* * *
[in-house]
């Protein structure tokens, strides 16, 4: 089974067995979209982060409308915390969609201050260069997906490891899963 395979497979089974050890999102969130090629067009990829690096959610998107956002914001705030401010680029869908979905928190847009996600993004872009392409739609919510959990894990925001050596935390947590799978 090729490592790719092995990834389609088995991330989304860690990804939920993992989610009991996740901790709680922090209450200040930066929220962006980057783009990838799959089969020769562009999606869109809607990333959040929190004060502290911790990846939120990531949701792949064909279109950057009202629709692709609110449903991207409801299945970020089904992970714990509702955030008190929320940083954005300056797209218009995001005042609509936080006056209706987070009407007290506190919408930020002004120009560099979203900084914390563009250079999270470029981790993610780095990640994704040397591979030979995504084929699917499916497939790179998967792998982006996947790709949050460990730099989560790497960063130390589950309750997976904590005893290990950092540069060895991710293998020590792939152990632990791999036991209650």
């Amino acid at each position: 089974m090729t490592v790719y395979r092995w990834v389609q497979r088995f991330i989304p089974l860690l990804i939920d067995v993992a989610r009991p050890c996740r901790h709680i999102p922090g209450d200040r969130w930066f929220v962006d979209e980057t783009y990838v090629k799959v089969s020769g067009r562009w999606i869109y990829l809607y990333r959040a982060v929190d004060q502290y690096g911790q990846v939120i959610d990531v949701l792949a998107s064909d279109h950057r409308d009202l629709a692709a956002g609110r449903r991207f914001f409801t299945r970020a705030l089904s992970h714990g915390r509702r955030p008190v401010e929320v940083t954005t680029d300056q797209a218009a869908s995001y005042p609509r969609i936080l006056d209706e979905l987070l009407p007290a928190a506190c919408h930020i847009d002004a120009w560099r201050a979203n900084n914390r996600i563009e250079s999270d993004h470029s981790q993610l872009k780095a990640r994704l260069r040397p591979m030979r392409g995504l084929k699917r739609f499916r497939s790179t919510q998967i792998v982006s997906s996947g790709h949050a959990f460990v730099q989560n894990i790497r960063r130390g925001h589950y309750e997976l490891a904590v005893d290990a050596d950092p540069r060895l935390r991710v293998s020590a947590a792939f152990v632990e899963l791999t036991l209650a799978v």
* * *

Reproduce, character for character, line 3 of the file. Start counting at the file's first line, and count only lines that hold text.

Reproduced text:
């Amino acid at each position: 089974m090729t490592v790719y395979r092995w990834v389609q497979r088995f991330i989304p089974l860690l990804i939920d067995v993992a989610r009991p050890c996740r901790h709680i999102p922090g209450d200040r969130w930066f929220v962006d979209e980057t783009y990838v090629k799959v089969s020769g067009r562009w999606i869109y990829l809607y990333r959040a982060v929190d004060q502290y690096g911790q990846v939120i959610d990531v949701l792949a998107s064909d279109h950057r409308d009202l629709a692709a956002g609110r449903r991207f914001f409801t299945r970020a705030l089904s992970h714990g915390r509702r955030p008190v401010e929320v940083t954005t680029d300056q797209a218009a869908s995001y005042p609509r969609i936080l006056d209706e979905l987070l009407p007290a928190a506190c919408h930020i847009d002004a120009w560099r201050a979203n900084n914390r996600i563009e250079s999270d993004h470029s981790q993610l872009k780095a990640r994704l260069r040397p591979m030979r392409g995504l084929k699917r739609f499916r497939s790179t919510q998967i792998v982006s997906s996947g790709h949050a959990f460990v730099q989560n894990i790497r960063r130390g925001h589950y309750e997976l490891a904590v005893d290990a050596d950092p540069r060895l935390r991710v293998s020590a947590a792939f152990v632990e899963l791999t036991l209650a799978v």